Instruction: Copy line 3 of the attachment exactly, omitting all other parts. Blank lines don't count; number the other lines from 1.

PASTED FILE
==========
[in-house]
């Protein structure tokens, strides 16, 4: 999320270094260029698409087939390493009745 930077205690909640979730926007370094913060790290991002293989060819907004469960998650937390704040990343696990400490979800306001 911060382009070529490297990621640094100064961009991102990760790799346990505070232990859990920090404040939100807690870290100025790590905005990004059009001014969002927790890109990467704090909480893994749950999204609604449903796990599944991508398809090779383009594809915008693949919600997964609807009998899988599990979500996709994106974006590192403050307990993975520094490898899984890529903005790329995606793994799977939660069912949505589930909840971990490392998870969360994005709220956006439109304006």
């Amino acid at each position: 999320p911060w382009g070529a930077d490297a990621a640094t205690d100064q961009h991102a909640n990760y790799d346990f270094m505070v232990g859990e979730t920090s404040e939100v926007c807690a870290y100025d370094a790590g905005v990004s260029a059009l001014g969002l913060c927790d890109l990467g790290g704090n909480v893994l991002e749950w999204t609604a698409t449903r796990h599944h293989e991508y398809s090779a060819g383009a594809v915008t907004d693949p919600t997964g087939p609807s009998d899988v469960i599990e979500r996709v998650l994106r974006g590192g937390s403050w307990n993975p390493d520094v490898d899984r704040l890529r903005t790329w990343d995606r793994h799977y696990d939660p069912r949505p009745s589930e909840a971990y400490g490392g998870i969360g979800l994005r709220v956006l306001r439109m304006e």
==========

């Amino acid at each position: 999320p911060w382009g070529a930077d490297a990621a640094t205690d100064q961009h991102a909640n990760y790799d346990f270094m505070v232990g859990e979730t920090s404040e939100v926007c807690a870290y100025d370094a790590g905005v990004s260029a059009l001014g969002l913060c927790d890109l990467g790290g704090n909480v893994l991002e749950w999204t609604a698409t449903r796990h599944h293989e991508y398809s090779a060819g383009a594809v915008t907004d693949p919600t997964g087939p609807s009998d899988v469960i599990e979500r996709v998650l994106r974006g590192g937390s403050w307990n993975p390493d520094v490898d899984r704040l890529r903005t790329w990343d995606r793994h799977y696990d939660p069912r949505p009745s589930e909840a971990y400490g490392g998870i969360g979800l994005r709220v956006l306001r439109m304006e």